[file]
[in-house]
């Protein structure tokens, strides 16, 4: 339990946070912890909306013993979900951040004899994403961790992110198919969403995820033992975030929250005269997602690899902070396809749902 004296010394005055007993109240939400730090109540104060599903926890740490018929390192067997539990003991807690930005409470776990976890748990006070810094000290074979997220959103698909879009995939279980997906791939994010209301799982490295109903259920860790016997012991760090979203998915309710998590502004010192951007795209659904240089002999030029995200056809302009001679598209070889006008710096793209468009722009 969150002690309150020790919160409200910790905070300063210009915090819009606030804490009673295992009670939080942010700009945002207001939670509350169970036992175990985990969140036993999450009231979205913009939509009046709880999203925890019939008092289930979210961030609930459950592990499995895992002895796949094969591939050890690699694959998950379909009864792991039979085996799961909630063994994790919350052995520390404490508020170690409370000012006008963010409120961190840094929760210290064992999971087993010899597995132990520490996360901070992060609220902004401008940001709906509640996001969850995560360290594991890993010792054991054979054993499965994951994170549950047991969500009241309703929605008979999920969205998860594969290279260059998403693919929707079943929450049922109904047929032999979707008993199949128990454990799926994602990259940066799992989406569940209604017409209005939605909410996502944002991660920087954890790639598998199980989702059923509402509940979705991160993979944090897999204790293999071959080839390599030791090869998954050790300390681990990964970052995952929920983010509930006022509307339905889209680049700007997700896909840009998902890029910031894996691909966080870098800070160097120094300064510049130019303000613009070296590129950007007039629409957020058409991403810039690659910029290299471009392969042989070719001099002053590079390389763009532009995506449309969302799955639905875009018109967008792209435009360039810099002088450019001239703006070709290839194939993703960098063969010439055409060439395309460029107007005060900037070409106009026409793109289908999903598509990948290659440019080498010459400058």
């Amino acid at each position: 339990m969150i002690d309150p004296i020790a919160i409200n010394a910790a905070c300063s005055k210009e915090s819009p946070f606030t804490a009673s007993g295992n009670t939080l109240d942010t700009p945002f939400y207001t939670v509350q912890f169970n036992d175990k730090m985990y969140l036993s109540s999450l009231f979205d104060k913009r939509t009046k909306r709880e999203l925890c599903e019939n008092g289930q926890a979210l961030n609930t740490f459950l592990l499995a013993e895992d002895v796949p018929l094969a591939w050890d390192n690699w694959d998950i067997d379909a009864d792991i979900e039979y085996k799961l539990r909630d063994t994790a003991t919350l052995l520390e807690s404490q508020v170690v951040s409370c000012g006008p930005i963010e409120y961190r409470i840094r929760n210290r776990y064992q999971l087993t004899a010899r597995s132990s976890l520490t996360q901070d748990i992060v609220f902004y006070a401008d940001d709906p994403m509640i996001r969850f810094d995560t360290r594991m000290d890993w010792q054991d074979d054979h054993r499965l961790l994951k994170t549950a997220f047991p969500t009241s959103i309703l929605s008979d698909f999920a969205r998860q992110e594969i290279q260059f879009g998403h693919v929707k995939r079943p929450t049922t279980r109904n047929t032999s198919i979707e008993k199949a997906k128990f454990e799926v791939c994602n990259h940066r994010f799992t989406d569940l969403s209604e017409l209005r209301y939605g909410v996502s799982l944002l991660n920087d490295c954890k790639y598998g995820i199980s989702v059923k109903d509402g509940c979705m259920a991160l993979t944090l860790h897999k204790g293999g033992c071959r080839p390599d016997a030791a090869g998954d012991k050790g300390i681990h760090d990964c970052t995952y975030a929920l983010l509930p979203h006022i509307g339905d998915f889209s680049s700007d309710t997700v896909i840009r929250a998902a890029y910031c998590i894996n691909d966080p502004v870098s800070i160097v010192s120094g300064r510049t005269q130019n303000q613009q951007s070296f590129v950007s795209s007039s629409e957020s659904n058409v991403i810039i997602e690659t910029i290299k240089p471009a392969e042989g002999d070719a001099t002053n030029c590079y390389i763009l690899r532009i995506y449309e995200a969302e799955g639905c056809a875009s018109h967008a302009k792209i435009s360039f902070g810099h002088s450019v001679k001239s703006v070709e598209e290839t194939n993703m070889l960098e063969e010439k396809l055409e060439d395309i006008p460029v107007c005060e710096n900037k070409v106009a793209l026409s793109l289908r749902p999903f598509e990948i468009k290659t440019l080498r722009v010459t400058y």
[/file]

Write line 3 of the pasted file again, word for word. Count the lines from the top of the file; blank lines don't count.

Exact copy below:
């Amino acid at each position: 339990m969150i002690d309150p004296i020790a919160i409200n010394a910790a905070c300063s005055k210009e915090s819009p946070f606030t804490a009673s007993g295992n009670t939080l109240d942010t700009p945002f939400y207001t939670v509350q912890f169970n036992d175990k730090m985990y969140l036993s109540s999450l009231f979205d104060k913009r939509t009046k909306r709880e999203l925890c599903e019939n008092g289930q926890a979210l961030n609930t740490f459950l592990l499995a013993e895992d002895v796949p018929l094969a591939w050890d390192n690699w694959d998950i067997d379909a009864d792991i979900e039979y085996k799961l539990r909630d063994t994790a003991t919350l052995l520390e807690s404490q508020v170690v951040s409370c000012g006008p930005i963010e409120y961190r409470i840094r929760n210290r776990y064992q999971l087993t004899a010899r597995s132990s976890l520490t996360q901070d748990i992060v609220f902004y006070a401008d940001d709906p994403m509640i996001r969850f810094d995560t360290r594991m000290d890993w010792q054991d074979d054979h054993r499965l961790l994951k994170t549950a997220f047991p969500t009241s959103i309703l929605s008979d698909f999920a969205r998860q992110e594969i290279q260059f879009g998403h693919v929707k995939r079943p929450t049922t279980r109904n047929t032999s198919i979707e008993k199949a997906k128990f454990e799926v791939c994602n990259h940066r994010f799992t989406d569940l969403s209604e017409l209005r209301y939605g909410v996502s799982l944002l991660n920087d490295c954890k790639y598998g995820i199980s989702v059923k109903d509402g509940c979705m259920a991160l993979t944090l860790h897999k204790g293999g033992c071959r080839p390599d016997a030791a090869g998954d012991k050790g300390i681990h760090d990964c970052t995952y975030a929920l983010l509930p979203h006022i509307g339905d998915f889209s680049s700007d309710t997700v896909i840009r929250a998902a890029y910031c998590i894996n691909d966080p502004v870098s800070i160097v010192s120094g300064r510049t005269q130019n303000q613009q951007s070296f590129v950007s795209s007039s629409e957020s659904n058409v991403i810039i997602e690659t910029i290299k240089p471009a392969e042989g002999d070719a001099t002053n030029c590079y390389i763009l690899r532009i995506y449309e995200a969302e799955g639905c056809a875009s018109h967008a302009k792209i435009s360039f902070g810099h002088s450019v001679k001239s703006v070709e598209e290839t194939n993703m070889l960098e063969e010439k396809l055409e060439d395309i006008p460029v107007c005060e710096n900037k070409v106009a793209l026409s793109l289908r749902p999903f598509e990948i468009k290659t440019l080498r722009v010459t400058y």